by the Center for Forensic Psychiatry in Ann Arbor, where Drake was
evaluated.

Drake is accused of shooting Jim Pouillon, 63, as the Owosso

resident stood across from Owosso High School with an anti-abortion sign. Drake
also allegedly shot and killed Mike Fuoss, 61, the owner of an Owosso Township
gravel company.

Police say Drake also planned to target area Realtor Jim
Howe, but was arrested before he was able to carry out that portion of the
attack.

Robert Ashley, Drake’s attorney, said there were multiple reasons
for the court’s incompetency decision.

Ashley said Drake’s suicide
attempt Sept. 13, while he was in the Shiawassee County Jail, was a factor.
Drake shattered a television in his cell and cut his arm near the wrist with
glass shards.

Also, Ashley said, Drake was involved in a 2004 crash that
resulted in the death of two teenagers after they failed to yield to Drake’s
semi-truck. Drake’s family previously said Drake has battled depression since
the fatal crash and subsequently takes medication because of the
incident.

“We have fought all along that Mr. Drake’s mental health was
an issue here and this seems to support that,  Ashley said. “We certainly
want him to get well and now he is in a facility where that can occur – as
opposed to the Shiawassee County Jail, which just wasn’t equipped to handle
him.

Drake will receive treatment at the Center for Forensic
Psychiatry for a maximum of 15 months, according to Ashley. Drake’s preliminary
examination on two counts of first-degree murder, felony firearm and carrying a
dangerous weapon with unlawful intent has been postponed until after Drake
undergoes the treatment and is ruled competent.

I have no reason to

believe that it will take the full 15 months, but I cannot speculate on the
length of time, Ashley said.  I cannot say what the course of treatment
will be. That will be up to the Center for Forensic Psychiatry to determine.

Shiawassee County Chief Assistant Prosecutor Sara Edwards said it is
important to note the Center for Forensic Psychiatry is a secure
facility.

Some believe it is like getting out of jail – it is not,
Edwards said.  Although he is not incarcerated in a jail, he is still in
custody. It’s not a type of place were he gets freedom or gets to go on field
trips.

Edwards added the Prosecutor’s Office still plans to move
forward with the case after Drake’s treatment is complete.

Obviously,
it is our hope that he would become competent through treatment,  Edwards
said.

– Contact Michael Peterson at 725-5136 extension 223 or
mpetersonarguspress@gmail.com. Post comments about this story online at www.argus-press.com.

Comment on this Story


Rosieceewrote on Oct 3, 2009 2:20 PM:
” A previous article stated that this man
was on medication for depression. Since he suffered a head injury, he should
never have been given an antidepressant since they can exacerbate seizures, head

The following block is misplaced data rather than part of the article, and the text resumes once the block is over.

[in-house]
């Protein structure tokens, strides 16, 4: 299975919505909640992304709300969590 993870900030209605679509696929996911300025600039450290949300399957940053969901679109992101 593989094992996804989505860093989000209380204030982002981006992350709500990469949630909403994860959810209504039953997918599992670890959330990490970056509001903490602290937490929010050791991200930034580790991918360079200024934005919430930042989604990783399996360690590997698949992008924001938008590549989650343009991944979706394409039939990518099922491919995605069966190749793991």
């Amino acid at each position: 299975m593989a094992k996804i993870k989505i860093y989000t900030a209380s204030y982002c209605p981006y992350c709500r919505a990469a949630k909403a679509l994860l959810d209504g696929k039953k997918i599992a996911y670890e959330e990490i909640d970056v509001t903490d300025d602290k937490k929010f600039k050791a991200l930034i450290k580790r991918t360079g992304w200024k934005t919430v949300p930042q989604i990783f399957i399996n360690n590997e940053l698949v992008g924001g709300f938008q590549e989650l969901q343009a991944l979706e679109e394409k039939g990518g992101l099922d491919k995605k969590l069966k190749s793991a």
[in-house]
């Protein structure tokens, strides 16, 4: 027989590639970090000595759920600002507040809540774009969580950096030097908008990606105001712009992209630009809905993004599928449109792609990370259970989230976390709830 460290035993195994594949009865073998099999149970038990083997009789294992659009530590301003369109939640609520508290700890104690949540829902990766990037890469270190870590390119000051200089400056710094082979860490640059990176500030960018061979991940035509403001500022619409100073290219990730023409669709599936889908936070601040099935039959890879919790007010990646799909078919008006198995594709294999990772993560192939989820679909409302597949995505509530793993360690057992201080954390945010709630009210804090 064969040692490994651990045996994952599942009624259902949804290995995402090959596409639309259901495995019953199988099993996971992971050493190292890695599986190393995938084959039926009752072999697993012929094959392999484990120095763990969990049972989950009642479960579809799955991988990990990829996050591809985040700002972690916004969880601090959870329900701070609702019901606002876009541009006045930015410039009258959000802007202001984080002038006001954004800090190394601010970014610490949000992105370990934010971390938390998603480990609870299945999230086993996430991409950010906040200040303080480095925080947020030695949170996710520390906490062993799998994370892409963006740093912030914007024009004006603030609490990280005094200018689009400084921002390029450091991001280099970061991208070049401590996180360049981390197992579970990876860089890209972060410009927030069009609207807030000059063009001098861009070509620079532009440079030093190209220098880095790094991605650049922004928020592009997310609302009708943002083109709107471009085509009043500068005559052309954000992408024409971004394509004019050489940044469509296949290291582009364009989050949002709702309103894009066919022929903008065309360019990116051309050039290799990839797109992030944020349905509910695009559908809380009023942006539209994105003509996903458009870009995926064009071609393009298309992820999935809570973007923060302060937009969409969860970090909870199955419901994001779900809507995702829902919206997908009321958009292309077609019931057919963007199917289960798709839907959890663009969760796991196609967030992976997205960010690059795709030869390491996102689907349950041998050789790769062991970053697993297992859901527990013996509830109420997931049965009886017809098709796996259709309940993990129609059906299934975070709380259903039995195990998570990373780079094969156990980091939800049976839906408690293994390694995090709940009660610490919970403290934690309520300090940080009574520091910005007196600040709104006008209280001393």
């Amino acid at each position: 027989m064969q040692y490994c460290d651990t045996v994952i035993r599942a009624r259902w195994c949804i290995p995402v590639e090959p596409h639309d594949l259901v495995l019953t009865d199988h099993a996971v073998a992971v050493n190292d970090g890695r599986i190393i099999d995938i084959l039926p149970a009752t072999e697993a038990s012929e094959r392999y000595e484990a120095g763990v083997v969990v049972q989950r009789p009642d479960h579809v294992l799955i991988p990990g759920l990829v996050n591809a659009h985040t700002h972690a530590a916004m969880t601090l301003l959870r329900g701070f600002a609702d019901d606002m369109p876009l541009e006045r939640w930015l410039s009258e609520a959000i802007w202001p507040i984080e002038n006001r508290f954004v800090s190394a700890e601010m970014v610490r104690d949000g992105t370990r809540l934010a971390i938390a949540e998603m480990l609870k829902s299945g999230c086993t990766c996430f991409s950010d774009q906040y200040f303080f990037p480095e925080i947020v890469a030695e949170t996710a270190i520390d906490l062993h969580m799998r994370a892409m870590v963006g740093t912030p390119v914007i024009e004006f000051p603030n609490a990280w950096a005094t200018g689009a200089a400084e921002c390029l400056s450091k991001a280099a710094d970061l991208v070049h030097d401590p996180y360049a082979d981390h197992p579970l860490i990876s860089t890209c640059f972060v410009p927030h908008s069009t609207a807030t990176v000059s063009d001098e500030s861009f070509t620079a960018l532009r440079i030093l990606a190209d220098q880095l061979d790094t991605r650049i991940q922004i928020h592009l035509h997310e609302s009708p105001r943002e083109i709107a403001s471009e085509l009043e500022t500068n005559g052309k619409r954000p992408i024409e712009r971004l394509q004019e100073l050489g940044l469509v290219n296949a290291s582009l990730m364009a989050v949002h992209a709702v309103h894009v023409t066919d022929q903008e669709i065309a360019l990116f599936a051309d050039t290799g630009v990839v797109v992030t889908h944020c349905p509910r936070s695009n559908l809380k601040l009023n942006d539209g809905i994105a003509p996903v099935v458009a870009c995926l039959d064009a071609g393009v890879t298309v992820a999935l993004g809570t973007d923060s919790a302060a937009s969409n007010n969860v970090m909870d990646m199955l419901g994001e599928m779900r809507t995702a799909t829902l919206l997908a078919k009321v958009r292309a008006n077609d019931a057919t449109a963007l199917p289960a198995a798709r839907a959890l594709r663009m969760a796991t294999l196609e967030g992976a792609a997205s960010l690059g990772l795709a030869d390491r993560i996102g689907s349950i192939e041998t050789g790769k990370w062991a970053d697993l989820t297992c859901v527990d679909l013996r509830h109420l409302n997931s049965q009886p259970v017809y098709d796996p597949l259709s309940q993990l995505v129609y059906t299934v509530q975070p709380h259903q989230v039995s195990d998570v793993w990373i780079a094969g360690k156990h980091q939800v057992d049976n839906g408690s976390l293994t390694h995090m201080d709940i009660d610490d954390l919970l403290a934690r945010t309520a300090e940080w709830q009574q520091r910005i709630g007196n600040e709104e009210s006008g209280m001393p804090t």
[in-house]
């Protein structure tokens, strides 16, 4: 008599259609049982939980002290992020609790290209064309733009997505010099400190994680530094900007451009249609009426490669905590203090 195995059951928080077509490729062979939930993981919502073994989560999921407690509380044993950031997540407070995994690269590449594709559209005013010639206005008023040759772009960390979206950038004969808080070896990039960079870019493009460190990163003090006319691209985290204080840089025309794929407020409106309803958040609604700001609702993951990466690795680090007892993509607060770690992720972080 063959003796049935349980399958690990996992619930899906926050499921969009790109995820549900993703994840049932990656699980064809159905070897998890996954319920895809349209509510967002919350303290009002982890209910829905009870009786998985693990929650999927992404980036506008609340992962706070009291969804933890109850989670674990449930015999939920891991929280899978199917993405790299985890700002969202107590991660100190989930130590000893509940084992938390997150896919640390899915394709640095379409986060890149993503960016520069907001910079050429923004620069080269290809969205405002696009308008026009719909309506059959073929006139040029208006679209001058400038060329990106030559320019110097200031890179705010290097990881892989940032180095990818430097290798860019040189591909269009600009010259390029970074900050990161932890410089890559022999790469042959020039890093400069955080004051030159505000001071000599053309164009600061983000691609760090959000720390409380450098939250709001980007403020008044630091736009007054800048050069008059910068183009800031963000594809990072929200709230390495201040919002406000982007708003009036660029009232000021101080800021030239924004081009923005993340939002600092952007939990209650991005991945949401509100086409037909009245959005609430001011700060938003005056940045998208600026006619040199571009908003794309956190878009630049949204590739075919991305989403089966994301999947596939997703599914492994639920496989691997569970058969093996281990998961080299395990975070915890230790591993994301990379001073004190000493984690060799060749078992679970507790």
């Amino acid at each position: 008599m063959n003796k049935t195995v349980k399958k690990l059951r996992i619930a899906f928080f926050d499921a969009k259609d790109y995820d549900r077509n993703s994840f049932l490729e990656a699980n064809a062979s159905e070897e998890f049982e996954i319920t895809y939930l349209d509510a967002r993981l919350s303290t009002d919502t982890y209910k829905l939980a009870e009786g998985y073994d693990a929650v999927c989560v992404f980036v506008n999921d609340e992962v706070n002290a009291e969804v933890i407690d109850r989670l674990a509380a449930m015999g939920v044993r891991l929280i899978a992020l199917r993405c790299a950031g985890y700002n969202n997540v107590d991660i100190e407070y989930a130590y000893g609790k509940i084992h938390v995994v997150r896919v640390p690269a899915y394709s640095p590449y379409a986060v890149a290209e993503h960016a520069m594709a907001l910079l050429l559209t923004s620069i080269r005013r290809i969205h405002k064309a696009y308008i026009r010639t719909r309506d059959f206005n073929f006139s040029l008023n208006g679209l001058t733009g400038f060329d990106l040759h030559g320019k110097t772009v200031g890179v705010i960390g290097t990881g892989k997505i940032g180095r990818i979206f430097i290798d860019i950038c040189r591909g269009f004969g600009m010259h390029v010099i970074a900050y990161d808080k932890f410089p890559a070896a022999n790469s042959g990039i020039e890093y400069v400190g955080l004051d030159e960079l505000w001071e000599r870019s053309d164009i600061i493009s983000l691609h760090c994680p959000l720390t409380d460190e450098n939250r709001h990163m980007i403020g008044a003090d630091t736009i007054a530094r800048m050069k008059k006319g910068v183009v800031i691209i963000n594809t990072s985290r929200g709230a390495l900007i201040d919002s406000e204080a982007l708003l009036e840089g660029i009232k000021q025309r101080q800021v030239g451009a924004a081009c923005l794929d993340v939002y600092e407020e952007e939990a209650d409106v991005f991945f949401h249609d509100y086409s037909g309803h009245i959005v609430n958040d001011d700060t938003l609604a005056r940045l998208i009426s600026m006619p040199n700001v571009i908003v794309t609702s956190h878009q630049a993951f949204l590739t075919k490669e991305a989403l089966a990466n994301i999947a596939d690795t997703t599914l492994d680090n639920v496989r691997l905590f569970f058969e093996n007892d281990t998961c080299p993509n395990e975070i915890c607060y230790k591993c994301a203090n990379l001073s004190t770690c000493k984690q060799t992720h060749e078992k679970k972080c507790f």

trauma, etc.. Many experts have said this and testified to this. ”

Rosiecee wrote on Oct 2, 2009 4:27 PM:

The sad fact is that the antidepressants probably caused this terrible violence
and these tragic deaths.

The Physicians Desk Reference states that SSRI
antidepressants and all antidepressants can cause mania, psychosis, abnormal
thinking, paranoia, hostility, etc. These side effects can also appear during
withdrawal.

Go to www.SSRIstories.com where there are over
3,300 cases, with the full media article available, involving bizarre murders,
suicides, school shootings [48 of these] and murder-suicides – all of which
involve SSRI antidepressants like Prozac, Zoloft, Paxil, etc, . The media
article usually tells which SSRI antidepressant the perpetrator was taking or
had been using. ”

JD wrote on Oct 2, 2009 3:11 PM:

Antidepressents don’t affect everyone the same way. Just cause they might work
for you doesn’t mean they work for everyone. That’s also why there is more than
one type of antidepressant–cause they don’t all work the same. Let the man get
better so he is “in his right mind” when he is tried. It does no good to punish
someone if they really don’t why they’re being punished. ”

adam conley wrote on Oct 2, 2009 11:38 AM:

automatically your guilty in civil servants eyes. they could care less if a
person has mental problems. but if it was a civil servant that commits a crime
they are automatically innocent of the crime. look how colbrys crimes where
handled from the beginning. wasn’t handcuffed didn’t go to jail didn’t get fired
for drinking on the job. do you really think you would get a 200 dollar bond for
drunk driving hit and run fleeing eluding police. i dont think so. ”

wrote on Oct 2, 2009 9:48 AM:

Does anyone know what kind of medication he was on? Not that it is an excuse for
what he did, just curious. ”

S. Lake wrote on Oct 2, 2009 7:25 AM:
” Mr.Drake isn’t competent enough to go to trial at this time, but, he was
competent enough at the time to purchase many rounds of ammunition and a number
of firearms! He was competent enough to drive a vehicle and drop off a relative
at the High School, but, didn’t know what he was doing when he fired one of the
guns that he was competent enough to buy! He was competent enough to drive that
same vehicle and go to the gravel pit and again use a gun that he was competent
enough to purchase.
I’m sure many of the citizens in Owosso are glad not to